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Why are HDPE pipes used?


Why are HDPE pipes used?

HDPE is commonly used in directional boring, plowing, river crossings, pipe bursting and sliplining. … HDPE performs exceptionally well in mining, dredging and similar applications, outwearing many more costly piping materials, and offers excellent corrosion resistance to corrosive acids, bases and salts.

Corrosion and Chemical Resistance – HDPE pipe will not rust, corrode, tuberculate or support biological scale or growth, and has superb chemical resistance compared to traditional pipe materials. HDPE performs exceptionally well in mining, dredging and similar applications, outwearing many more costly piping materials, and offers excellent corrosion resistance to corrosive acids, bases and salts. HDPE is also unaffected by bacteria and fungi, offering resistance to many organic substances.

Superior Flow Characteristics – Because high-density polyethylene pipe is smoother than steel, cast iron, ductile iron, or concrete, a smaller diameter HDPE pipe can produce an equivalent volumetric flow rate at the same pressure.

It has less drag and a lower tendency for turbulence at high flow rates. HDPE’s superior chemical resistance and non-stick surface characteristics nearly eliminate scaling and pitting, preserving the excellent hydraulic characteristics throughout the pipe system’s service life.

It is sometimes called “alkathene” or “polythene” when used for HDPE pipes. With a high strength-to-density ratio, HDPE is used in the production of plastic bottles, corrosion-resistant piping, geomembranes and plastic lumber.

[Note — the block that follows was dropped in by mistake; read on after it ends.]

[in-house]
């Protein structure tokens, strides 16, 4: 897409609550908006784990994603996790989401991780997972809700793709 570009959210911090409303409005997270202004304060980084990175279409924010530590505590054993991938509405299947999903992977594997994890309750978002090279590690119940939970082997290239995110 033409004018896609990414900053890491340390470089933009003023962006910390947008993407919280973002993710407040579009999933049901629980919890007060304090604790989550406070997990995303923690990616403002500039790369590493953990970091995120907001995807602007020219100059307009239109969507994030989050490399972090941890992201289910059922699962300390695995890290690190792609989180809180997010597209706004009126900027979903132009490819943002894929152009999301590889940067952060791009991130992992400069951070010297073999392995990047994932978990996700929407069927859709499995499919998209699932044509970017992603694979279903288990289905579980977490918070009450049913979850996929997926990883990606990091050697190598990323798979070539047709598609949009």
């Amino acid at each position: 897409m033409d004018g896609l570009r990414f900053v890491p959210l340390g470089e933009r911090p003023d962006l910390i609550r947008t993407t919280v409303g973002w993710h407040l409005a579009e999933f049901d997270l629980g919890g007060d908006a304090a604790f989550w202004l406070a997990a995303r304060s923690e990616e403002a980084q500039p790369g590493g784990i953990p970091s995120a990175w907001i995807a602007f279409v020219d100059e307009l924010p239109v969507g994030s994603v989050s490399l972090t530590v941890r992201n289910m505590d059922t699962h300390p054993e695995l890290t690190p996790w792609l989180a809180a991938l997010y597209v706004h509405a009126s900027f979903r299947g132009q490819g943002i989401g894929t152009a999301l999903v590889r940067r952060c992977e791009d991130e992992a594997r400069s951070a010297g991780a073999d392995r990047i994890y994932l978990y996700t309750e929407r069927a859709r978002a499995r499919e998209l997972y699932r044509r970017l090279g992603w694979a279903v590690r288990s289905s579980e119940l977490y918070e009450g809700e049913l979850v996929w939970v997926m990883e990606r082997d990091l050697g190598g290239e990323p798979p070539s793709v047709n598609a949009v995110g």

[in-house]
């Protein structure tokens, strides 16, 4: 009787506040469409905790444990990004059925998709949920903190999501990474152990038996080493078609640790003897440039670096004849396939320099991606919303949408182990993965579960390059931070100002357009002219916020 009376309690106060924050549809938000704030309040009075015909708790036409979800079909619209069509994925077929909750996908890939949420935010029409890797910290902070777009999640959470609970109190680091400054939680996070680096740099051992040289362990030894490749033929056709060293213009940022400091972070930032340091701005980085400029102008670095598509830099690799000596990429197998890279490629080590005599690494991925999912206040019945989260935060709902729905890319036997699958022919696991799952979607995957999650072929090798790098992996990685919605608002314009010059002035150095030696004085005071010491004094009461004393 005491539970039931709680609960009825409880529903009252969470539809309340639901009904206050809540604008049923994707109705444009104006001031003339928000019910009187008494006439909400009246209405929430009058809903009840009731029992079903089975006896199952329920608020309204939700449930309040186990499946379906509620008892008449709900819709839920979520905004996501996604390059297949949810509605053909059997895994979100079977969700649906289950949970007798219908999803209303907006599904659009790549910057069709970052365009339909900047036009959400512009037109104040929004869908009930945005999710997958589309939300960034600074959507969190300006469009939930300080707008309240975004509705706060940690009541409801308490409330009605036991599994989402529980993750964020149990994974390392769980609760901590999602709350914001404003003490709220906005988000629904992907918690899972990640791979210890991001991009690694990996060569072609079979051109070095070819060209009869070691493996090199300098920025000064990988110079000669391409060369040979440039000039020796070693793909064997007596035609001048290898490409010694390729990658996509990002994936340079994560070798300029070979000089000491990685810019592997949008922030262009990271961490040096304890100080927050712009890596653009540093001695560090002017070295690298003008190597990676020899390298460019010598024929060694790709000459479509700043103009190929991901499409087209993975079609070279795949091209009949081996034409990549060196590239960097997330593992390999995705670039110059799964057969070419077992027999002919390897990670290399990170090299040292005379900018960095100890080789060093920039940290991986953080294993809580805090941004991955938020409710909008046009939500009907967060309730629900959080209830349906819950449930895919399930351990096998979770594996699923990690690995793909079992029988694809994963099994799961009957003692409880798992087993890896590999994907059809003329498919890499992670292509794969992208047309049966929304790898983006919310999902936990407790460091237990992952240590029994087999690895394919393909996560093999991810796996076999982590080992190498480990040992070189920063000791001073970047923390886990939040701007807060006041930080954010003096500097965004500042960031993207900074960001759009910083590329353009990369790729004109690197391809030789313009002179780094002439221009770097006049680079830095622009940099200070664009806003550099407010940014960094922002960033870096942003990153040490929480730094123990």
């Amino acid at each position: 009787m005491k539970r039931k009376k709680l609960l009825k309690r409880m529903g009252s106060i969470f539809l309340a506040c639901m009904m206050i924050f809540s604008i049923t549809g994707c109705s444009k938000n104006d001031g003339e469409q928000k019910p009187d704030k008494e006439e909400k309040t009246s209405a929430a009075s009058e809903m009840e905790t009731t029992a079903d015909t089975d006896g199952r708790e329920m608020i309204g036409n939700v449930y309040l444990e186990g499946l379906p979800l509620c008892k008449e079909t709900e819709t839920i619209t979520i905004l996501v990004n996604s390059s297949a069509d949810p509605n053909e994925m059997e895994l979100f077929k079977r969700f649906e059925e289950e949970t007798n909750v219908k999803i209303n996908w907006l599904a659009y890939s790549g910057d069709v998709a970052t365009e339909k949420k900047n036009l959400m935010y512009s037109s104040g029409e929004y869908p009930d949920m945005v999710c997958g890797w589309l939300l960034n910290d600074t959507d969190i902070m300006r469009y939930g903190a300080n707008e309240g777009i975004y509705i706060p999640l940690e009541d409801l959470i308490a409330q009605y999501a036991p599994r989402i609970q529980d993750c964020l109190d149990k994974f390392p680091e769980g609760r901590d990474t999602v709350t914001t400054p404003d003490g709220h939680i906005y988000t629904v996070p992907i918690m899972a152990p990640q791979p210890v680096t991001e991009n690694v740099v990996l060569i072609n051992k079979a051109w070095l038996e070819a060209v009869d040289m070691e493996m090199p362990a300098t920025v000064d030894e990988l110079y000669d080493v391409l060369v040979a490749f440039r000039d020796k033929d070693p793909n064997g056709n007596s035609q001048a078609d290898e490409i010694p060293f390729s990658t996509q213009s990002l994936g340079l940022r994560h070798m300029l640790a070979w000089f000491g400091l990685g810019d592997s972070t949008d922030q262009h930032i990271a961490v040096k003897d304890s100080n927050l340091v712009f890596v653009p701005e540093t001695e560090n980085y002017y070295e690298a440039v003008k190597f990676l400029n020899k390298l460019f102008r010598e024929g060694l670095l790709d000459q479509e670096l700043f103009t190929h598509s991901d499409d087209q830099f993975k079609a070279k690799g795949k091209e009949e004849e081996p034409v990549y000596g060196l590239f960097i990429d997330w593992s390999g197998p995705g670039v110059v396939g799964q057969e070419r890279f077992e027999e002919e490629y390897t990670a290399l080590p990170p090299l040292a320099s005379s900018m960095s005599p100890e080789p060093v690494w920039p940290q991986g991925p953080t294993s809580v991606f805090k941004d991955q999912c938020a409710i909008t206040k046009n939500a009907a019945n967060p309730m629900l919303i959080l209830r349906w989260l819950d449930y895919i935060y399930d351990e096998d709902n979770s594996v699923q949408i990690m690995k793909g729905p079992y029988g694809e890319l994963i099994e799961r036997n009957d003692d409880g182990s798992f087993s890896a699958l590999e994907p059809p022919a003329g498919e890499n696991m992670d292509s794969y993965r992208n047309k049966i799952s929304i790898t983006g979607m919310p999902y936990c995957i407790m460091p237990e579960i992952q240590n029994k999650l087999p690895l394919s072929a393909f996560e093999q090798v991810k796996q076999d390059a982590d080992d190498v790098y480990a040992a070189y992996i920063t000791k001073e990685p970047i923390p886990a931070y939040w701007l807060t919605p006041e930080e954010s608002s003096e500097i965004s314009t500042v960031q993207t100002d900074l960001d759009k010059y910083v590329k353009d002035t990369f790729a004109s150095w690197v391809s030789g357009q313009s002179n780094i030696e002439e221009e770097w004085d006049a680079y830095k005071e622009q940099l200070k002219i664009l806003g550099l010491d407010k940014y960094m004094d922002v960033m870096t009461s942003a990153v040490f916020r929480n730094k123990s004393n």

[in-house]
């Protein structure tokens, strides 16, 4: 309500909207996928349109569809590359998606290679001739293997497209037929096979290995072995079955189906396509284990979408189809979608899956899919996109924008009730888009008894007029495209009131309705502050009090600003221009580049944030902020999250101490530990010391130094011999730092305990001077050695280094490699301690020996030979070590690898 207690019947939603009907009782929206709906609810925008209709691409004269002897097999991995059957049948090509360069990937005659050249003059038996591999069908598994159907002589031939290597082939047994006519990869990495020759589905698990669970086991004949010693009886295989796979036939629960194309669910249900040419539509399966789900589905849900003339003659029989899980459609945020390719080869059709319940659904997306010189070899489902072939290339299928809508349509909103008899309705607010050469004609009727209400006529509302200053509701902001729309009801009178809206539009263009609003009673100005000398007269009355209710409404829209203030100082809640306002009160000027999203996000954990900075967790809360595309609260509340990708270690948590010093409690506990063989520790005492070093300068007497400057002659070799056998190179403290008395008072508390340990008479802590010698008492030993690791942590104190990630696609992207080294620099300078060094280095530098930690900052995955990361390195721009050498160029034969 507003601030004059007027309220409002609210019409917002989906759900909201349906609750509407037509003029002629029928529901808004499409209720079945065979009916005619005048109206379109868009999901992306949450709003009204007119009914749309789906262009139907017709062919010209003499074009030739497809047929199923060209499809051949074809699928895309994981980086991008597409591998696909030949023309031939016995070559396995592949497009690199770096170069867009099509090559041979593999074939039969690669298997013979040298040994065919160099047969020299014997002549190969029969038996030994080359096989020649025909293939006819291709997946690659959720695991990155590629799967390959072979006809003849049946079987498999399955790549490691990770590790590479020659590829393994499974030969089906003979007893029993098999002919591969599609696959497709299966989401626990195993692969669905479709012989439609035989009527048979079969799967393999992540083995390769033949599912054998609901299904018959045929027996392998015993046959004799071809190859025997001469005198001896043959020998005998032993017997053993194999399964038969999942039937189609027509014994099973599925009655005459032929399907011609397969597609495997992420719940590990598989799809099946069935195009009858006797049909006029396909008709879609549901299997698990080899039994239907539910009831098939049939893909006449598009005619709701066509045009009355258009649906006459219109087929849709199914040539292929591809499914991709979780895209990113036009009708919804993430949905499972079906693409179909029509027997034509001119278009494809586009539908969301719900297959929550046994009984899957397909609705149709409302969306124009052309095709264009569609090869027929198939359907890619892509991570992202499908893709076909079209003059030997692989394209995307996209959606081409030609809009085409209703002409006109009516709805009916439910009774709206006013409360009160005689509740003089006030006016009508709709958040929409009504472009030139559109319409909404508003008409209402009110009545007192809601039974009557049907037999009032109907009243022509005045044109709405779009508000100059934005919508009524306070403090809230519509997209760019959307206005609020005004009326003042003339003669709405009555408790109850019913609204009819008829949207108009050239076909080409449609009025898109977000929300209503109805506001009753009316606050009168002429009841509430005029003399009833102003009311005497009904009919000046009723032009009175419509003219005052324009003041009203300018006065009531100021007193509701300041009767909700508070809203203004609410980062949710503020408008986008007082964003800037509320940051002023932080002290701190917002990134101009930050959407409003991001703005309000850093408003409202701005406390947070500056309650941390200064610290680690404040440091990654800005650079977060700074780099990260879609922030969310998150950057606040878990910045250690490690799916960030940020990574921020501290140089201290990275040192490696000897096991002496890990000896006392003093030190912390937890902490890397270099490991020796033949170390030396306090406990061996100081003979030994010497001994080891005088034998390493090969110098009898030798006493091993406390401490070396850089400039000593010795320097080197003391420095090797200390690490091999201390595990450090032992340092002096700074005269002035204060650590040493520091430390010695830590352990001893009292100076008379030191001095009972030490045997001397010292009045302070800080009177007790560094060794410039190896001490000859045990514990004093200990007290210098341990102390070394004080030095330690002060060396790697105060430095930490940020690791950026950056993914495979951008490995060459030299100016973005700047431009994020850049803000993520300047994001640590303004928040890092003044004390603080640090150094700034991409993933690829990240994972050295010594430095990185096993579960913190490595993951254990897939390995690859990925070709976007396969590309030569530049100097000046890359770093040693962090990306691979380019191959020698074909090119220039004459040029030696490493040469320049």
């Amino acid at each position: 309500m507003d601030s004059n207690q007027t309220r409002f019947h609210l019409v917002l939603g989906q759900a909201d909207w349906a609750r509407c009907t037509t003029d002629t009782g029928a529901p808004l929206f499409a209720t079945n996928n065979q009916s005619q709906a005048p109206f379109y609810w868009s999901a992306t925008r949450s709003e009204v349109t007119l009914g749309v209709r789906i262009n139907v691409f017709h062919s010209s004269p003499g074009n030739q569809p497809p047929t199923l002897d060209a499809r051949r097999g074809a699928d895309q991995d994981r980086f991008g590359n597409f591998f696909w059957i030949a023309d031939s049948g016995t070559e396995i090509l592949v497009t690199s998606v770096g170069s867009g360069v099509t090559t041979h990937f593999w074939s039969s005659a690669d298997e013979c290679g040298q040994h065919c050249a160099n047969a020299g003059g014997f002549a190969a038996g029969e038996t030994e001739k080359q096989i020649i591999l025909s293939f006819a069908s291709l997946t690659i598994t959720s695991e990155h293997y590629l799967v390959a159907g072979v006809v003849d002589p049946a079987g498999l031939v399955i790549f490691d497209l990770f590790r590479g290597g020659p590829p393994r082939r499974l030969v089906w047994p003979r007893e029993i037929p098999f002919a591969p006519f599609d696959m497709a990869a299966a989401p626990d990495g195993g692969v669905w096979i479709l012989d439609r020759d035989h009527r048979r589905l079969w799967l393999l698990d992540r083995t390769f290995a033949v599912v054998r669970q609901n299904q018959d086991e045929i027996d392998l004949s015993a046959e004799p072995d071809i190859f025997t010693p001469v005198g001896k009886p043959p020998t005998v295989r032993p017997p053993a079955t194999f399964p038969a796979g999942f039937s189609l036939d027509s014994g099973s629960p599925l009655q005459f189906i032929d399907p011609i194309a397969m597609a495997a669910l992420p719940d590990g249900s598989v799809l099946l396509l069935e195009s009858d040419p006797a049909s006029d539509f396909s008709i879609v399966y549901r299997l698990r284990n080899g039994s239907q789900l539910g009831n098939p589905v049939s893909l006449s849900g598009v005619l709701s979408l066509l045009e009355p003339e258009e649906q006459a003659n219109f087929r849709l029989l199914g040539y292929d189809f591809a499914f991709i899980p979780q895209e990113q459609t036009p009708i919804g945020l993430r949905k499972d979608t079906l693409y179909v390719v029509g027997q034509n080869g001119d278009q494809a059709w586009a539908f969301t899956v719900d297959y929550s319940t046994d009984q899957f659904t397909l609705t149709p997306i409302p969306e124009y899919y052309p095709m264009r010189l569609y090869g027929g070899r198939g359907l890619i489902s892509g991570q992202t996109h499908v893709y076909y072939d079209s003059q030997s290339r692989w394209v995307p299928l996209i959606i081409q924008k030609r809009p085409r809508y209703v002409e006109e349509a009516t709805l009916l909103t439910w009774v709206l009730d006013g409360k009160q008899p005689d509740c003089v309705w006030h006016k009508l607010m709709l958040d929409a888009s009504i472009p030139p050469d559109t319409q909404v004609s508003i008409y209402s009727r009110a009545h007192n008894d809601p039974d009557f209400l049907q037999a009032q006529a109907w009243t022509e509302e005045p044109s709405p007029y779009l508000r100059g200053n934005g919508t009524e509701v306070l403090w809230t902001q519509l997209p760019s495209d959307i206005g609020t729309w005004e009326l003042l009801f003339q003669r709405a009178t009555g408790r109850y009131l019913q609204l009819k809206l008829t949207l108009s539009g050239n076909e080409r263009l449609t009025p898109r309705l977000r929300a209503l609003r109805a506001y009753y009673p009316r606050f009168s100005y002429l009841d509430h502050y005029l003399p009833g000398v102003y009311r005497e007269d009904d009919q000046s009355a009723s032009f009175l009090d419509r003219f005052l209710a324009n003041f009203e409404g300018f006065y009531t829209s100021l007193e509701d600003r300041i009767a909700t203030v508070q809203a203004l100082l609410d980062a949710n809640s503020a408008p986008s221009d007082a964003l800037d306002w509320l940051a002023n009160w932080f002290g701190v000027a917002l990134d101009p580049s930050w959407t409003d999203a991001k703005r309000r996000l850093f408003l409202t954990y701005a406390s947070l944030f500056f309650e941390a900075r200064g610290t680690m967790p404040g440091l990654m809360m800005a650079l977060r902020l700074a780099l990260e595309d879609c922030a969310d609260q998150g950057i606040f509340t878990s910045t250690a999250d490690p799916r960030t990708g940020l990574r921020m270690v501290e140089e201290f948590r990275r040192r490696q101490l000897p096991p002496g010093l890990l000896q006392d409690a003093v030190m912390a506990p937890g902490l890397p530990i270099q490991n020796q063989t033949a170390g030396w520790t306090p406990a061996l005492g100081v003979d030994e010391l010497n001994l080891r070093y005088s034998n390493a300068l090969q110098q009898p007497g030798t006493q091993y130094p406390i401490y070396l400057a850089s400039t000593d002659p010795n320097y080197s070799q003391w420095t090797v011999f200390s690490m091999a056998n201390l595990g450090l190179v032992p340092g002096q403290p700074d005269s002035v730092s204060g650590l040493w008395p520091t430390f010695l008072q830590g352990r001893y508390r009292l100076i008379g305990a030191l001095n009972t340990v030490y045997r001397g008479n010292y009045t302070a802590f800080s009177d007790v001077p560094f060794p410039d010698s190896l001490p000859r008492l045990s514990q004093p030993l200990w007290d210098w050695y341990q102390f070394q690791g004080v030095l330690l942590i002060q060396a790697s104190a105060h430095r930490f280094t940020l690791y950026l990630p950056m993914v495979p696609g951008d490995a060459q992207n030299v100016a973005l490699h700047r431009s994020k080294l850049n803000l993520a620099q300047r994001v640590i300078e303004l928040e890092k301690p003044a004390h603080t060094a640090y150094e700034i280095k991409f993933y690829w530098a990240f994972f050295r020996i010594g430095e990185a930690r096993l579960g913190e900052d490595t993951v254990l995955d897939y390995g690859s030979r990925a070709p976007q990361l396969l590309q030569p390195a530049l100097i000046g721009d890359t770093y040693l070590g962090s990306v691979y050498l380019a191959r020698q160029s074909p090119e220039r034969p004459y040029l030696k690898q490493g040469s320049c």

Common Uses of hdpe pipe

High-density polyethylene or HDPE is a commonly used petroleum thermoplastic and the most used of the three polyethylenes for a wide range of applications. If you look at this plastic under a microscope, you would see that it has a linear structure with few branches lending to its optimal strength/density ratio. As a result of its molecular makeup, this polymer shines brightest in applications where moisture resistance and cost-effe

ctiveness are needed.

HDPE was created in the 1930s and used in high-frequency radar cables during World War II. It was introduced to the market commercially soon after. While its higher density versions yield a more rigid result, HDPE can vary in flexibility. Low-density grades of the thermoplastic are less stiff and the high-density grades have equally high crystallinity.

The Advantages and Disadvantages of HDPE pipe

Even with its popularity, there are some advantages and disadvantages you should consider before using HDPE for your application:


  • Cost-effective
  • Can withstand temperatures from -148 to 176 degrees Fahrenheit
  • Non-leaching
  • UV-resistant
  • Dishwasher safe
  • Resistant to most chemical solvents
  • Stiff material

Why so popular? Here’s why:

1.It’s lightweight yet super-strong. That’s why an HDPE milk jug that weighs 2 ounces can carry a gallon of milk. And why many carmakers use HDPE fuel tanks—lighter weight car parts can help increase fuel efficiency.

2.It’s impact resistant. Drop the toy truck down the stairs and it bounces.

3.It’s long lasting and weather resistant, so that plastic lumber deck in the backyard can entertain generations of families.

4.It resists mold, mildew, rotting, and insects, so it’s great for underground pipes used to deliver water.

5.And it’s easily molded into nearly any shape, providing one of the primary benefits of most plastics: malleability.




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